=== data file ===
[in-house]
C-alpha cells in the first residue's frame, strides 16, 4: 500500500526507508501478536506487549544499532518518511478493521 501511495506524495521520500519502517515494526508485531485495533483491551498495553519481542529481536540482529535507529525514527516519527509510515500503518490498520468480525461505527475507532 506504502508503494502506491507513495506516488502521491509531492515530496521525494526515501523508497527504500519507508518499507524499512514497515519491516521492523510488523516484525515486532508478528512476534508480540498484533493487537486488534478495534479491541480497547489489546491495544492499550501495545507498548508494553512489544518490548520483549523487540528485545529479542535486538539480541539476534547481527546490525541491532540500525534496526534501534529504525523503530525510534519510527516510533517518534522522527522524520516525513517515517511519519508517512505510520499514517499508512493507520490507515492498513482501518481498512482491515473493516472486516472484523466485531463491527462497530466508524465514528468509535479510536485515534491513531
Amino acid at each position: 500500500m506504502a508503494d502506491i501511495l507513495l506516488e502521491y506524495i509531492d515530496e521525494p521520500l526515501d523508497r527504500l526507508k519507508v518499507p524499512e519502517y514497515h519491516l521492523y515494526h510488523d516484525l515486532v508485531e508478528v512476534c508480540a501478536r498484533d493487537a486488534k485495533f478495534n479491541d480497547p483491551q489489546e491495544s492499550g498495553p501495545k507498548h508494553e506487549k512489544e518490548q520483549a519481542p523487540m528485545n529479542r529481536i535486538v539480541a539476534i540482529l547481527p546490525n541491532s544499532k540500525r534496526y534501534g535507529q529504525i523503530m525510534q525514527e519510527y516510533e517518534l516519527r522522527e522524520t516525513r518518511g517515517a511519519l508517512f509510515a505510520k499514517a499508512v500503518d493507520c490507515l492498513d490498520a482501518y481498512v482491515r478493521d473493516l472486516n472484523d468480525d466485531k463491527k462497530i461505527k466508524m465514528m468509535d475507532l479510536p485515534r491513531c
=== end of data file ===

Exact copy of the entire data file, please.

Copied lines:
[in-house]
C-alpha cells in the first residue's frame, strides 16, 4: 500500500526507508501478536506487549544499532518518511478493521 501511495506524495521520500519502517515494526508485531485495533483491551498495553519481542529481536540482529535507529525514527516519527509510515500503518490498520468480525461505527475507532 506504502508503494502506491507513495506516488502521491509531492515530496521525494526515501523508497527504500519507508518499507524499512514497515519491516521492523510488523516484525515486532508478528512476534508480540498484533493487537486488534478495534479491541480497547489489546491495544492499550501495545507498548508494553512489544518490548520483549523487540528485545529479542535486538539480541539476534547481527546490525541491532540500525534496526534501534529504525523503530525510534519510527516510533517518534522522527522524520516525513517515517511519519508517512505510520499514517499508512493507520490507515492498513482501518481498512482491515473493516472486516472484523466485531463491527462497530466508524465514528468509535479510536485515534491513531
Amino acid at each position: 500500500m506504502a508503494d502506491i501511495l507513495l506516488e502521491y506524495i509531492d515530496e521525494p521520500l526515501d523508497r527504500l526507508k519507508v518499507p524499512e519502517y514497515h519491516l521492523y515494526h510488523d516484525l515486532v508485531e508478528v512476534c508480540a501478536r498484533d493487537a486488534k485495533f478495534n479491541d480497547p483491551q489489546e491495544s492499550g498495553p501495545k507498548h508494553e506487549k512489544e518490548q520483549a519481542p523487540m528485545n529479542r529481536i535486538v539480541a539476534i540482529l547481527p546490525n541491532s544499532k540500525r534496526y534501534g535507529q529504525i523503530m525510534q525514527e519510527y516510533e517518534l516519527r522522527e522524520t516525513r518518511g517515517a511519519l508517512f509510515a505510520k499514517a499508512v500503518d493507520c490507515l492498513d490498520a482501518y481498512v482491515r478493521d473493516l472486516n472484523d468480525d466485531k463491527k462497530i461505527k466508524m465514528m468509535d475507532l479510536p485515534r491513531c